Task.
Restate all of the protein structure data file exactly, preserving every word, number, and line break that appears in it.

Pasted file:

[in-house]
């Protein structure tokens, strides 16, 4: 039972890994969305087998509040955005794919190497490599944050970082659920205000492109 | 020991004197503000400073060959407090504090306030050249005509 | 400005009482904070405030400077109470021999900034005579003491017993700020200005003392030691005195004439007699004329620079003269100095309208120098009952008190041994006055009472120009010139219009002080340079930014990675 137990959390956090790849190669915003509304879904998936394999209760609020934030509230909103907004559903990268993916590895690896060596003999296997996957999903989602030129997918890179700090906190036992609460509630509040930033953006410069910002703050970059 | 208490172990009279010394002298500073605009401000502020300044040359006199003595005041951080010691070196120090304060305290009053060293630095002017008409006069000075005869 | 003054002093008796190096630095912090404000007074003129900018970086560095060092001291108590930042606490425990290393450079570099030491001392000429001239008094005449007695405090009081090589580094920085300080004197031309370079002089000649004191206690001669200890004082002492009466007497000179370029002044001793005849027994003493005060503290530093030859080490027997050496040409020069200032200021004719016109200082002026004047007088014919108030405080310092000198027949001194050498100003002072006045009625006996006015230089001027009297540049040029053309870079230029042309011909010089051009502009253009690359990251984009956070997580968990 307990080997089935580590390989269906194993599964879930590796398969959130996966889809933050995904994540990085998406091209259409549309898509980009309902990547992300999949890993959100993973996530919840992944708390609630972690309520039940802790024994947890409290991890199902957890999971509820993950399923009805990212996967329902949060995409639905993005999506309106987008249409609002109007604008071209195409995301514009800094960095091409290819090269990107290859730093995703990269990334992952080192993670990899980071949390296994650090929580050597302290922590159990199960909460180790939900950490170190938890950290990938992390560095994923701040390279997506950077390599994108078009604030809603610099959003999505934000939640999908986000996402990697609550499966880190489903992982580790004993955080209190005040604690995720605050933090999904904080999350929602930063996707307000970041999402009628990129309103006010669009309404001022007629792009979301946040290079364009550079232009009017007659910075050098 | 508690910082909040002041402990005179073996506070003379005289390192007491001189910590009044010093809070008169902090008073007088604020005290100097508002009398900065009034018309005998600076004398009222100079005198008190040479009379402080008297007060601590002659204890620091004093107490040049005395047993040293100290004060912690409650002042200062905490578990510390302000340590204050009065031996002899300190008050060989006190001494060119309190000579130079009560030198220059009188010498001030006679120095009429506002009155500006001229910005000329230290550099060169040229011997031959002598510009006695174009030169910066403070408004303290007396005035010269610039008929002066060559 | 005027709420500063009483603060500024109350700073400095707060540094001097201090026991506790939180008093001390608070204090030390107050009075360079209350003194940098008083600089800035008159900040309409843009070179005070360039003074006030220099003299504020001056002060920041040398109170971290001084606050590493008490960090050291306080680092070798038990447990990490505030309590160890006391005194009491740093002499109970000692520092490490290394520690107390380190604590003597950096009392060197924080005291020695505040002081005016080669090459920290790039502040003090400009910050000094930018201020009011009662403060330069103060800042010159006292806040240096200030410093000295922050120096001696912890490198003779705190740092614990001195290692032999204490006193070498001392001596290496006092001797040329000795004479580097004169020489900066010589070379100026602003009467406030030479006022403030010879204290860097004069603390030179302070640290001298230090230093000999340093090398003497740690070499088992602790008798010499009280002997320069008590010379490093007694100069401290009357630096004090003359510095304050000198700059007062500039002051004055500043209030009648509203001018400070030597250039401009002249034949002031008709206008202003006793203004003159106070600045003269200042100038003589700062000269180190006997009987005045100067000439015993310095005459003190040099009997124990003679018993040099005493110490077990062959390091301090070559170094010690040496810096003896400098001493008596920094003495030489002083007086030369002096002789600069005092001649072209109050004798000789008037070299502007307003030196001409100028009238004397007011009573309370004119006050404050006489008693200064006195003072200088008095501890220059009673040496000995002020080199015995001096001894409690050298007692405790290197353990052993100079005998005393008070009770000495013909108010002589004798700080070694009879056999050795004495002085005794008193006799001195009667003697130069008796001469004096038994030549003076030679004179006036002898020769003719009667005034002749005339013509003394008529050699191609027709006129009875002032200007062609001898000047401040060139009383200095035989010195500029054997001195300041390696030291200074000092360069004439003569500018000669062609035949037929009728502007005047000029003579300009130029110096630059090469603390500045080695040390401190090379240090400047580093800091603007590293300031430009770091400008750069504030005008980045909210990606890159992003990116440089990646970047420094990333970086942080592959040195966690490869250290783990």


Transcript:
[in-house]
């Protein structure tokens, strides 16, 4: 039972890994969305087998509040955005794919190497490599944050970082659920205000492109 | 020991004197503000400073060959407090504090306030050249005509 | 400005009482904070405030400077109470021999900034005579003491017993700020200005003392030691005195004439007699004329620079003269100095309208120098009952008190041994006055009472120009010139219009002080340079930014990675 137990959390956090790849190669915003509304879904998936394999209760609020934030509230909103907004559903990268993916590895690896060596003999296997996957999903989602030129997918890179700090906190036992609460509630509040930033953006410069910002703050970059 | 208490172990009279010394002298500073605009401000502020300044040359006199003595005041951080010691070196120090304060305290009053060293630095002017008409006069000075005869 | 003054002093008796190096630095912090404000007074003129900018970086560095060092001291108590930042606490425990290393450079570099030491001392000429001239008094005449007695405090009081090589580094920085300080004197031309370079002089000649004191206690001669200890004082002492009466007497000179370029002044001793005849027994003493005060503290530093030859080490027997050496040409020069200032200021004719016109200082002026004047007088014919108030405080310092000198027949001194050498100003002072006045009625006996006015230089001027009297540049040029053309870079230029042309011909010089051009502009253009690359990251984009956070997580968990 307990080997089935580590390989269906194993599964879930590796398969959130996966889809933050995904994540990085998406091209259409549309898509980009309902990547992300999949890993959100993973996530919840992944708390609630972690309520039940802790024994947890409290991890199902957890999971509820993950399923009805990212996967329902949060995409639905993005999506309106987008249409609002109007604008071209195409995301514009800094960095091409290819090269990107290859730093995703990269990334992952080192993670990899980071949390296994650090929580050597302290922590159990199960909460180790939900950490170190938890950290990938992390560095994923701040390279997506950077390599994108078009604030809603610099959003999505934000939640999908986000996402990697609550499966880190489903992982580790004993955080209190005040604690995720605050933090999904904080999350929602930063996707307000970041999402009628990129309103006010669009309404001022007629792009979301946040290079364009550079232009009017007659910075050098 | 508690910082909040002041402990005179073996506070003379005289390192007491001189910590009044010093809070008169902090008073007088604020005290100097508002009398900065009034018309005998600076004398009222100079005198008190040479009379402080008297007060601590002659204890620091004093107490040049005395047993040293100290004060912690409650002042200062905490578990510390302000340590204050009065031996002899300190008050060989006190001494060119309190000579130079009560030198220059009188010498001030006679120095009429506002009155500006001229910005000329230290550099060169040229011997031959002598510009006695174009030169910066403070408004303290007396005035010269610039008929002066060559 | 005027709420500063009483603060500024109350700073400095707060540094001097201090026991506790939180008093001390608070204090030390107050009075360079209350003194940098008083600089800035008159900040309409843009070179005070360039003074006030220099003299504020001056002060920041040398109170971290001084606050590493008490960090050291306080680092070798038990447990990490505030309590160890006391005194009491740093002499109970000692520092490490290394520690107390380190604590003597950096009392060197924080005291020695505040002081005016080669090459920290790039502040003090400009910050000094930018201020009011009662403060330069103060800042010159006292806040240096200030410093000295922050120096001696912890490198003779705190740092614990001195290692032999204490006193070498001392001596290496006092001797040329000795004479580097004169020489900066010589070379100026602003009467406030030479006022403030010879204290860097004069603390030179302070640290001298230090230093000999340093090398003497740690070499088992602790008798010499009280002997320069008590010379490093007694100069401290009357630096004090003359510095304050000198700059007062500039002051004055500043209030009648509203001018400070030597250039401009002249034949002031008709206008202003006793203004003159106070600045003269200042100038003589700062000269180190006997009987005045100067000439015993310095005459003190040099009997124990003679018993040099005493110490077990062959390091301090070559170094010690040496810096003896400098001493008596920094003495030489002083007086030369002096002789600069005092001649072209109050004798000789008037070299502007307003030196001409100028009238004397007011009573309370004119006050404050006489008693200064006195003072200088008095501890220059009673040496000995002020080199015995001096001894409690050298007692405790290197353990052993100079005998005393008070009770000495013909108010002589004798700080070694009879056999050795004495002085005794008193006799001195009667003697130069008796001469004096038994030549003076030679004179006036002898020769003719009667005034002749005339013509003394008529050699191609027709006129009875002032200007062609001898000047401040060139009383200095035989010195500029054997001195300041390696030291200074000092360069004439003569500018000669062609035949037929009728502007005047000029003579300009130029110096630059090469603390500045080695040390401190090379240090400047580093800091603007590293300031430009770091400008750069504030005008980045909210990606890159992003990116440089990646970047420094990333970086942080592959040195966690490869250290783990």